Just a few quotes...
“For as Adam was told that in the day
he ate of the tree he would die, we know that he did not complete a thousand years. We have perceived, moreover, that the expression, 'The day of the Lord is as a thousand years,' is connected with this subject.”
Justin Martyr (Dialog with Typho the Jew chapter 81 [AD 155])
In this quote St. Justin Martyr speaks of the “day” in Genesis meaning a period of a thousand years by pointing out that despite God telling Adam he would die the day of sinning he lived over 900 years. That is to say that the days were not literal 24 hour periods. This view is not limited to St. Justin.
St Irenaeus expresses a similar idea;
“And there are some, again, who relegate the death of Adam to the thousandth year; for since "a day of the Lord is as a thousand years," he did not overstep the thousand years, but died within them, thus bearing out the sentence of his sin.”
(Against Herasies, 5:23 [AD 189])
It appears that this view of each day containing a thousand years was popular among Early Church Fathers as we read from St. Cyprian of Carthage:
“As the first seven days in the divine arrangement containing seven thousand of years, as the seven spirits and seven angels which stand and go in and out before the face of God, and the seven-branched lamp in the tabernacle of witness, and the seven golden candlesticks in the Apocalypse, and the seven columns in Solomon upon which Wisdom built her house l so here also the number seven of the brethren, embracing, in the quantity of their number, the seven churches, as likewise in the first book of Kings we read that the barren hath borne seven”
(Treatises 11:11 [A.D. 250])
Clement of Alexandria writes that we cannot know when creation took place from reading Scripture:
“That, then, we may be taught that the world was originated, and not suppose that God made it in time, prophecy adds: "This is the book of the generation: also of the things in them, when they were created in the day that God made heaven and earth." For the expression "when they were created" intimates an indefinite and dateless production. But the expression "in the day that God made," that is, in and by which God made "all things," and "without which not even one thing was made," points out the activity exerted by the Son. As David says, "This is the day which the Lord hath made; let us be glad and rejoice in it; " that is, in consequence of the knowledge imparted by Him, let us celebrate the divine festival; for the Word that throws light on things hidden, and by whom each created thing came into life and being, is called day."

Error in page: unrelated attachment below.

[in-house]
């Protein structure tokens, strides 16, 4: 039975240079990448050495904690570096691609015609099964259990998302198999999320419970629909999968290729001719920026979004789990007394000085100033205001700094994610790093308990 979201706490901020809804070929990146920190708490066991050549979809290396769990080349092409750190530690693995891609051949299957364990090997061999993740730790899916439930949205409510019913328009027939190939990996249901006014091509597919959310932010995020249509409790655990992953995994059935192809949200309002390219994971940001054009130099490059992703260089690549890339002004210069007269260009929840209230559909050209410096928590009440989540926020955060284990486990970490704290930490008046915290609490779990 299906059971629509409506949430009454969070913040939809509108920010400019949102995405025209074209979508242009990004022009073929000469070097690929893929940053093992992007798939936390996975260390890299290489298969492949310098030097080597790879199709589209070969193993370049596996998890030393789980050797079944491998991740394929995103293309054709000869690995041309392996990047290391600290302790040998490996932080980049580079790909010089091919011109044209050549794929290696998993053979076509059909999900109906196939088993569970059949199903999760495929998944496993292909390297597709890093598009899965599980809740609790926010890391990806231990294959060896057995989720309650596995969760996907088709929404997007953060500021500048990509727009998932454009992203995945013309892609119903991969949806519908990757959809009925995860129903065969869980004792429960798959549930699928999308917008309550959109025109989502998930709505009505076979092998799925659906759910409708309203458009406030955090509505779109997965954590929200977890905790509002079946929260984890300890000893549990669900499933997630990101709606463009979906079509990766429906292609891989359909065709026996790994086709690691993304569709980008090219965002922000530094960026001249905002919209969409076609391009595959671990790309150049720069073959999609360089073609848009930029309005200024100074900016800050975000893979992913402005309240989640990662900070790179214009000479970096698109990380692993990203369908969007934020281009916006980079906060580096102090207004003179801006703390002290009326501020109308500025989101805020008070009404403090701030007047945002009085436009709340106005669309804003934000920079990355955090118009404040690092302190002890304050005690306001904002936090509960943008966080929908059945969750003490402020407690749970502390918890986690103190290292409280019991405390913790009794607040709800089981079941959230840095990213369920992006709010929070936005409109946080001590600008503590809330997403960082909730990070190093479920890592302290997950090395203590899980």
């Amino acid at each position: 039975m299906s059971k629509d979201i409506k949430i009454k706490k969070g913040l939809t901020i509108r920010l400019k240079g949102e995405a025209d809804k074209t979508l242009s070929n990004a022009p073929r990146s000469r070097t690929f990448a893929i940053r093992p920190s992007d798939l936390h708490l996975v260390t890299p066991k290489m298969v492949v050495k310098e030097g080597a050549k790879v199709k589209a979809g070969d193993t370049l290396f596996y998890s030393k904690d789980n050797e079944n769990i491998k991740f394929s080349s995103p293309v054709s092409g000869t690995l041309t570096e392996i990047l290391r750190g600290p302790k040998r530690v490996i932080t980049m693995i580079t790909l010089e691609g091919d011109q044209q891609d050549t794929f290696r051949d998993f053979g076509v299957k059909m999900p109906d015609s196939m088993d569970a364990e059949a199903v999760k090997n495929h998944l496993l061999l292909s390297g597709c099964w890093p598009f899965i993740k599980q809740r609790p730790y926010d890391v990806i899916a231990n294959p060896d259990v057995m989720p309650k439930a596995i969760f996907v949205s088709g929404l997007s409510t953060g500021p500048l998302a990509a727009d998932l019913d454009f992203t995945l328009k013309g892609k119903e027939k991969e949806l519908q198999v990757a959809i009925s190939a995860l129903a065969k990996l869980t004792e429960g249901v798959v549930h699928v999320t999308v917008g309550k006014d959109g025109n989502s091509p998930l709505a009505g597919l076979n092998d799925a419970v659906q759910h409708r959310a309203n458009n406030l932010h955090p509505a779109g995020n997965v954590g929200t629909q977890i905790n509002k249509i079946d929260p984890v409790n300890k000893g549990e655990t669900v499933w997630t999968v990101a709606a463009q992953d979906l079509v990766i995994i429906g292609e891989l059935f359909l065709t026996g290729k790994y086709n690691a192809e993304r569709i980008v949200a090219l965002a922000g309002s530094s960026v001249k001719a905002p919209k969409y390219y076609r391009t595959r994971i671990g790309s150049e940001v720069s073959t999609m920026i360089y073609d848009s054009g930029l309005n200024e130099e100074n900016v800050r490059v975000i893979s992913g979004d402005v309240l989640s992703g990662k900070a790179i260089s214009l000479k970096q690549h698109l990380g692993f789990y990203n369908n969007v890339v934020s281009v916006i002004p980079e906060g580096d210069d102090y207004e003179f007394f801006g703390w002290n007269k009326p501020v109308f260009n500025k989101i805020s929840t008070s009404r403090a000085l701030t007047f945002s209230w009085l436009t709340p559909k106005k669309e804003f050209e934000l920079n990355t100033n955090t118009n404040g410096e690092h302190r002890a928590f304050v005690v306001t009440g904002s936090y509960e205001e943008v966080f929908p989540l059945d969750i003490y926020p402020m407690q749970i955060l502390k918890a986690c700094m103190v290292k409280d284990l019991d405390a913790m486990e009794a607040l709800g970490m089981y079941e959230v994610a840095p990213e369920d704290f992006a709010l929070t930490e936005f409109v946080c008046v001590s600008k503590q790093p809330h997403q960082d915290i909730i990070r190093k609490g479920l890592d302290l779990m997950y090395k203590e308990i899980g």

(Miscellanies 6.16 [208 AD])
St. Augustine says the following of his view of the word “day” in the Creation Week.
“But simultaneously with time the world was made, if in the world's creation change and motion were created, as seems evident from the order of the first six or seven days. For in these days the morning and evening are counted, until, on the sixth day, all things which God then made were finished, and on the seventh the rest of God was mysteriously and sublimely signalized. What kind of days these were it is extremely difficult, or perhaps impossible for us to conceive, and how much more to say!”
(City of God 11:6 [AD 419])
As St Augustine refers to the days as “impossible to conceive”, it is doubtful that he has 24 hour days in mind, for they are aren't inconceivable, after all.
Though people claim that there is a universal consesus on interpreting Genesis amongst the Church Fathers, in reality that doesn't seem to be the case, at all.